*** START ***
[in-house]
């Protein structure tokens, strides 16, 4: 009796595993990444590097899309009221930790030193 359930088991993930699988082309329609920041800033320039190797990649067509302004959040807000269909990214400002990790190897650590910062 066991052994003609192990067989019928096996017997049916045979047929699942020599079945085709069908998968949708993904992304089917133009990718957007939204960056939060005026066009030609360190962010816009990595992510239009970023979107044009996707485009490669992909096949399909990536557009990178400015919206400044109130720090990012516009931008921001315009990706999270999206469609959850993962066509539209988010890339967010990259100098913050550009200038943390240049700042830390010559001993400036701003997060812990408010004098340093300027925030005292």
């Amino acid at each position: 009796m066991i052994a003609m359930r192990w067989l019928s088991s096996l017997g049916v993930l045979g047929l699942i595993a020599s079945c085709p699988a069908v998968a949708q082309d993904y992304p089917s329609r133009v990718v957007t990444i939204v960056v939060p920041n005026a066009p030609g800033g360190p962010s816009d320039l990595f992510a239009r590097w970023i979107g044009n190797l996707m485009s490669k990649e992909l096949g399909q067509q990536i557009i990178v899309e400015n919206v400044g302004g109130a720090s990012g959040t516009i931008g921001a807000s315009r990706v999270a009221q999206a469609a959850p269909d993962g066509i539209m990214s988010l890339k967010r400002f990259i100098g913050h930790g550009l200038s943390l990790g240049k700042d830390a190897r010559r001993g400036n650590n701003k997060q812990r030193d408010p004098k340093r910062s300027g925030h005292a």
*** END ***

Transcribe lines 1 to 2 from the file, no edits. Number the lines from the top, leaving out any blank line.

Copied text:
[in-house]
């Protein structure tokens, strides 16, 4: 009796595993990444590097899309009221930790030193 359930088991993930699988082309329609920041800033320039190797990649067509302004959040807000269909990214400002990790190897650590910062 066991052994003609192990067989019928096996017997049916045979047929699942020599079945085709069908998968949708993904992304089917133009990718957007939204960056939060005026066009030609360190962010816009990595992510239009970023979107044009996707485009490669992909096949399909990536557009990178400015919206400044109130720090990012516009931008921001315009990706999270999206469609959850993962066509539209988010890339967010990259100098913050550009200038943390240049700042830390010559001993400036701003997060812990408010004098340093300027925030005292």